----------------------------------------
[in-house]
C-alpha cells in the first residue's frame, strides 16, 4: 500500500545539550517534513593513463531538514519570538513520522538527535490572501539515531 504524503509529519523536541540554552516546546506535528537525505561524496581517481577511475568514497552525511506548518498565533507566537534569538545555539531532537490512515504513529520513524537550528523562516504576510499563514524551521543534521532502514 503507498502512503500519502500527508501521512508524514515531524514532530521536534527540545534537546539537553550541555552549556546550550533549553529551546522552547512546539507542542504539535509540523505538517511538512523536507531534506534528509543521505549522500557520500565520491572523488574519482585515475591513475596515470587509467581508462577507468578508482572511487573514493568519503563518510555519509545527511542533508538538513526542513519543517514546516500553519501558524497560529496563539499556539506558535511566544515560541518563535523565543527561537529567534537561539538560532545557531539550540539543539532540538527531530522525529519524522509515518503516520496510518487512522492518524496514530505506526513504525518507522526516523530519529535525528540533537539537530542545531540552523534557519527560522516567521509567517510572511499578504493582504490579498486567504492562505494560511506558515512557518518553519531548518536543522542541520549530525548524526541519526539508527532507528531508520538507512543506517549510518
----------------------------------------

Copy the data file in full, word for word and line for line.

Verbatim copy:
[in-house]
C-alpha cells in the first residue's frame, strides 16, 4: 500500500545539550517534513593513463531538514519570538513520522538527535490572501539515531 504524503509529519523536541540554552516546546506535528537525505561524496581517481577511475568514497552525511506548518498565533507566537534569538545555539531532537490512515504513529520513524537550528523562516504576510499563514524551521543534521532502514 503507498502512503500519502500527508501521512508524514515531524514532530521536534527540545534537546539537553550541555552549556546550550533549553529551546522552547512546539507542542504539535509540523505538517511538512523536507531534506534528509543521505549522500557520500565520491572523488574519482585515475591513475596515470587509467581508462577507468578508482572511487573514493568519503563518510555519509545527511542533508538538513526542513519543517514546516500553519501558524497560529496563539499556539506558535511566544515560541518563535523565543527561537529567534537561539538560532545557531539550540539543539532540538527531530522525529519524522509515518503516520496510518487512522492518524496514530505506526513504525518507522526516523530519529535525528540533537539537530542545531540552523534557519527560522516567521509567517510572511499578504493582504490579498486567504492562505494560511506558515512557518518553519531548518536543522542541520549530525548524526541519526539508527532507528531508520538507512543506517549510518